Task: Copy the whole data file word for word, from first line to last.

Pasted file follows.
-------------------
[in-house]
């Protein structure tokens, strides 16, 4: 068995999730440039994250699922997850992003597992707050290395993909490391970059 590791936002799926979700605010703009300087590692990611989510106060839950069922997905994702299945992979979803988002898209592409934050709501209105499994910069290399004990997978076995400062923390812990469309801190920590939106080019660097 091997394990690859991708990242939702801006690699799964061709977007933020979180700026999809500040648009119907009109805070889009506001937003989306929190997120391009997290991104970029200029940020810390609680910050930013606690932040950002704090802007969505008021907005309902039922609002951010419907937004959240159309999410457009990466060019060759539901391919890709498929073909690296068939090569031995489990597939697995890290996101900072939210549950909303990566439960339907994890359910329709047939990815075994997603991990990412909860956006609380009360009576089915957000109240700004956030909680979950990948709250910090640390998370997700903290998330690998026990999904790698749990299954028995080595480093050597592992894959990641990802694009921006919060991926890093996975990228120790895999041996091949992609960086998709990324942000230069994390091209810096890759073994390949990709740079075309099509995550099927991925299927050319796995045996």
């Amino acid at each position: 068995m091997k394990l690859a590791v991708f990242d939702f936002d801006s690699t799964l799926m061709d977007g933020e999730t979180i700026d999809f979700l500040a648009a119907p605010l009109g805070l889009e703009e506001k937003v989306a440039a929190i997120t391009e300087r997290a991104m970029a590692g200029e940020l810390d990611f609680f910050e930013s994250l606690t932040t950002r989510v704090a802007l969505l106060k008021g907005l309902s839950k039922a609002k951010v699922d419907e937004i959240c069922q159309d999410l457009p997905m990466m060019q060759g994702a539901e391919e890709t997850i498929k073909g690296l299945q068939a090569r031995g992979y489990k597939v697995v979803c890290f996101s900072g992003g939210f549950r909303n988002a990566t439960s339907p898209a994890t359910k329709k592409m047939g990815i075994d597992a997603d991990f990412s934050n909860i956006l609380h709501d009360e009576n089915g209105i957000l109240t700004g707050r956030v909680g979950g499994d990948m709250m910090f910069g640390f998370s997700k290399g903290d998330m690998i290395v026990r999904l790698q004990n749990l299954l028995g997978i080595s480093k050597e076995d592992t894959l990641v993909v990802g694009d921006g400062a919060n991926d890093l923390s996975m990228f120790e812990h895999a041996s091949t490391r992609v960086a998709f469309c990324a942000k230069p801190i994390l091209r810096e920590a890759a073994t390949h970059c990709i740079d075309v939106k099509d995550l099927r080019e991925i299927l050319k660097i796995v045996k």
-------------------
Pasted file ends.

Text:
[in-house]
């Protein structure tokens, strides 16, 4: 068995999730440039994250699922997850992003597992707050290395993909490391970059 590791936002799926979700605010703009300087590692990611989510106060839950069922997905994702299945992979979803988002898209592409934050709501209105499994910069290399004990997978076995400062923390812990469309801190920590939106080019660097 091997394990690859991708990242939702801006690699799964061709977007933020979180700026999809500040648009119907009109805070889009506001937003989306929190997120391009997290991104970029200029940020810390609680910050930013606690932040950002704090802007969505008021907005309902039922609002951010419907937004959240159309999410457009990466060019060759539901391919890709498929073909690296068939090569031995489990597939697995890290996101900072939210549950909303990566439960339907994890359910329709047939990815075994997603991990990412909860956006609380009360009576089915957000109240700004956030909680979950990948709250910090640390998370997700903290998330690998026990999904790698749990299954028995080595480093050597592992894959990641990802694009921006919060991926890093996975990228120790895999041996091949992609960086998709990324942000230069994390091209810096890759073994390949990709740079075309099509995550099927991925299927050319796995045996």
């Amino acid at each position: 068995m091997k394990l690859a590791v991708f990242d939702f936002d801006s690699t799964l799926m061709d977007g933020e999730t979180i700026d999809f979700l500040a648009a119907p605010l009109g805070l889009e703009e506001k937003v989306a440039a929190i997120t391009e300087r997290a991104m970029a590692g200029e940020l810390d990611f609680f910050e930013s994250l606690t932040t950002r989510v704090a802007l969505l106060k008021g907005l309902s839950k039922a609002k951010v699922d419907e937004i959240c069922q159309d999410l457009p997905m990466m060019q060759g994702a539901e391919e890709t997850i498929k073909g690296l299945q068939a090569r031995g992979y489990k597939v697995v979803c890290f996101s900072g992003g939210f549950r909303n988002a990566t439960s339907p898209a994890t359910k329709k592409m047939g990815i075994d597992a997603d991990f990412s934050n909860i956006l609380h709501d009360e009576n089915g209105i957000l109240t700004g707050r956030v909680g979950g499994d990948m709250m910090f910069g640390f998370s997700k290399g903290d998330m690998i290395v026990r999904l790698q004990n749990l299954l028995g997978i080595s480093k050597e076995d592992t894959l990641v993909v990802g694009d921006g400062a919060n991926d890093l923390s996975m990228f120790e812990h895999a041996s091949t490391r992609v960086a998709f469309c990324a942000k230069p801190i994390l091209r810096e920590a890759a073994t390949h970059c990709i740079d075309v939106k099509d995550l099927r080019e991925i299927l050319k660097i796995v045996k």